Mabel Fairbanks
Mabel Fairbanks

Though her talent was undeniable, the U.S. Skating Team refused to allow her to participate because she was black. Fairbanks eventually went to Los Angeles and started a career as a skating coach. She continued performing in ice shows as well. She coached some of the sports’ best know talents: pairs champions Tai Babilonia and Randy Gardner; Scott Hamilton, and Kristi Yamaguchi. Atoy Wilson, the first African American to win a U.S. skating title was coached by Fairbanks as well.

Fairbanks was a staunch advocate for equality in the sport of skating. She played a key role in the Culver City Skating Club of Los Angeles admitting their first black member in 1965. She was inducted into the U.S. Figure Skating Hall of Fame in 1977. She did not have any jumps or skating moves named after her (such as the Lutz, named after Alois Lutz or the Sachow named after Ulrich Slachow). One of her signature moves a spin—where she extended her leg back and above her head and another where she hold her leg straight up—which are commonplace today were dismissed as “spin variations.”

Mabel Fairbanks
Mabel Fairbanks

She died in 2001 at the age of 85, She was posthumously inducted into the International Women’s Sports Hall of Fame. .


Did you see yesterday’s Black Mail post on Joseph Cottrell, the African American entrepreneur that took the Jheri Curl from the salon into African American homes! Click the link below to see yesterday’s post:


Selma To Montgomery Quiz – Answers

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Earlier today, we invited our Black Mail Readers to take a quiz on the Selma To Montgomery March. As promised here are answers!
1)T or F: March on Selma was in support of passing the Civil Rights Act.  FALSE
2)T or F: March on Selma was organized by Dr. Martin Luther King, Jr.  FALSE
3)T or F: The NAACP & SCLC organized the marches  FALSE
4)Bonus Question: How many miles was the march from Selma to Montgomery A)17 miles B)45 miles C)54 miles  ANSWER IS C – 54 MILES

Selma To Montgomery March: Test Your Knowledge

 Black History: Special Delivery!!

selma march

Test your civil rights knowledge on the historic 1965 “Selma To Montgomery March”! Answers will be posted at 6pm EST

1)True or False  March on Selma was in support of passing the Civil Rights Act

2)True or False  March on Selma was organized by Dr. Martin Luther King, Jr.

3)True or False  The NAACP & Southern Christian Leadership Conference organized the marches

4)Bonus Question: How many miles was the march from Selma to Montgomery

A)17 miles  B)45 miles   C)54 miles

Answers will be posted at 6pm EST

Quote: “When you are accustomed to privilege, equality feels like oppression.” -Unknown

Black History:  Special Delivery!!

-Author Unknown

Macon Bolling Allen: The First African American Lawyer In The United States

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macon bolling allen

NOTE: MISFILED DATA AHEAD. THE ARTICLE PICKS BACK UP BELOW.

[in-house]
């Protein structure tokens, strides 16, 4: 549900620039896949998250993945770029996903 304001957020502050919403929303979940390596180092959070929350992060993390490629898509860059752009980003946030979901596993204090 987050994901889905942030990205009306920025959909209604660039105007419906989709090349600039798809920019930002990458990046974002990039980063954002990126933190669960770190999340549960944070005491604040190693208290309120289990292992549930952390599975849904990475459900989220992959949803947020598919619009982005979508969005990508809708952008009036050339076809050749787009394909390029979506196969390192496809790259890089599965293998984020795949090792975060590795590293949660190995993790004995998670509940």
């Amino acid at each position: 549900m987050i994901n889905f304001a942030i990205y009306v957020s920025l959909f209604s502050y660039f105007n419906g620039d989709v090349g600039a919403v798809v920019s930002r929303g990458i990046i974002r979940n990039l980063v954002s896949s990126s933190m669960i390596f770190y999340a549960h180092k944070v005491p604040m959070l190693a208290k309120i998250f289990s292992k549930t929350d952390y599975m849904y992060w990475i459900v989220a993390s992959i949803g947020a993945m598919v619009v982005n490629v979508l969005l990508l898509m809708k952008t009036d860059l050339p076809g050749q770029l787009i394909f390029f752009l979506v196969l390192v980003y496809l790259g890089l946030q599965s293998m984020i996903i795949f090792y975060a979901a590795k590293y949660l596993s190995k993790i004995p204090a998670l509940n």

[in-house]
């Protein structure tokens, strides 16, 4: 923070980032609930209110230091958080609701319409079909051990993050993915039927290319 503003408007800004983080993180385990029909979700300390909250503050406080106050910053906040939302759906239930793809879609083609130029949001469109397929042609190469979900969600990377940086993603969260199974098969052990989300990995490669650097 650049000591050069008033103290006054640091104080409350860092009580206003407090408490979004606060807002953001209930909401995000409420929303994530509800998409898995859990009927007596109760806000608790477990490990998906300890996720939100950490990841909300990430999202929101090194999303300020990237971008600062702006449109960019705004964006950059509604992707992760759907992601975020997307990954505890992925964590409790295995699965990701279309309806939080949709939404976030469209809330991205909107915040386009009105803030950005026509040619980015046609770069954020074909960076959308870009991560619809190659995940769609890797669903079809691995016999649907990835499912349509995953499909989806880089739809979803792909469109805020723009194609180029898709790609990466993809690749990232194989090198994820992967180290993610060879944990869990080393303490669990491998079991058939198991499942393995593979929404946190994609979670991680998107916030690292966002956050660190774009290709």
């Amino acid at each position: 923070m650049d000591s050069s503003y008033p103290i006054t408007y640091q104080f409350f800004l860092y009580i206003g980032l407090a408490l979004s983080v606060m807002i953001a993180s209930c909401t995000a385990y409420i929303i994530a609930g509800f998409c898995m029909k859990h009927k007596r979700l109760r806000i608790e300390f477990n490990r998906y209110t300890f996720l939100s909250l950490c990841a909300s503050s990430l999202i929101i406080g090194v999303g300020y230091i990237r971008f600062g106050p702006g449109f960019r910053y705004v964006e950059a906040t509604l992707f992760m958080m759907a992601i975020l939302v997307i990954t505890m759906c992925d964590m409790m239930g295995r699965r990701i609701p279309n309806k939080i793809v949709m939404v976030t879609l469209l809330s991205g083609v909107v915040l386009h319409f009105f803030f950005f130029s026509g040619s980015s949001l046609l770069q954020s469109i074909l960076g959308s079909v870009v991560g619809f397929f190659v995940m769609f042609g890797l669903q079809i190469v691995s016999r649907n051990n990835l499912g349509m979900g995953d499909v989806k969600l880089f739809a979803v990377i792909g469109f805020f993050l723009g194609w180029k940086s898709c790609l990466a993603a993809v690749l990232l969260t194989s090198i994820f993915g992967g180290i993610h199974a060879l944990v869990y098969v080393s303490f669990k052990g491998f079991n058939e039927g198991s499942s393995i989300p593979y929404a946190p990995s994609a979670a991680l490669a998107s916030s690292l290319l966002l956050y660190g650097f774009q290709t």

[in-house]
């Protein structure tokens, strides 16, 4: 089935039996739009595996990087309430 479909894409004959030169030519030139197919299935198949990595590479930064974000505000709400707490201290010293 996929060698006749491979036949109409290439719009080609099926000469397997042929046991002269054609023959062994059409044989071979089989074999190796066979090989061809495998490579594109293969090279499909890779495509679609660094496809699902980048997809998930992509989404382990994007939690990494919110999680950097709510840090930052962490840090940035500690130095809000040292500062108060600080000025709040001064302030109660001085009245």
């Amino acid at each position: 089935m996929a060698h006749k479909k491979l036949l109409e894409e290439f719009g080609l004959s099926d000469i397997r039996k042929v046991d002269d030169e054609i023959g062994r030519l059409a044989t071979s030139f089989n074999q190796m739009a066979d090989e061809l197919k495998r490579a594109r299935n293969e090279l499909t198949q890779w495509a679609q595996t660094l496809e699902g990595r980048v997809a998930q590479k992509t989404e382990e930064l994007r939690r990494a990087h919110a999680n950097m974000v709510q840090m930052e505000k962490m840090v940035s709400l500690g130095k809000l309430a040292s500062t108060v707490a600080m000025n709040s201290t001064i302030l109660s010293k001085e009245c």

Macon Bolling Allen

Macon Bolling Allen is the first African American in the United States licensed to practice law. Allen was born free in 1816 in Indiana. He learned to read and write on his own and eventually gained employment as a school teacher. Allen moved to Portland Maine in the 1840’s. He was employed there by abolitionist lawyer, General Samuel Fessenden. Allen worked as a clerk and studied law. He was encouraged by General Fessenden to obtain a license to practice law in Maine because anyone could be considered for licensure who was deemed to have good character. However, Allen’s request for licensure was denied. He was not considered a citizen due to being African American. Allen, then instead took the bar examination test and passed. He was then given a license to practice law. Despite possessing a license, he found very little work in Maine for two reasons: most whites were not willing to be represented by a black attorney and there were very few blacks living in Maine making it difficult to develop a client base.

By 1845, Allen had relocated to Boston. He took the bar exam in Boston and passed. Allen walked 50 miles to the testing site because he could not afford the travel expenses. After being admitted to the bar in Boston, he opened a law practice with Robert Morris Sr. This would be the first African American law office in the United States. Though Allen fared much better in Boston in building his clientele, racism and discrimination hindered his success. To supplement his income, Allen took an exam to become Justice of the Peace for Middlesex County in Massachusetts.

Following the Civil War, Allen relocated again; this time to Charleston, SC. Allen opened a law practice there with two other African American attorneys; William Whipper, and Robert Brown. By 1873, Allen was appointed as a judge on the Inferior Court of Charleston. He was then elected as a probate judge for Charleston County, in South Carolina. Allen moved again following Reconstruction to Washington D.C. working as a lawyer for the Land and Improvement Association.

Very little is known about Allen’s family in Indiana. Once moving to Boston, he met and married his wife Hannah. They had 5 sons. Allen died on October 10, 1894 in Washington D.C. He was survived by his wife and one son.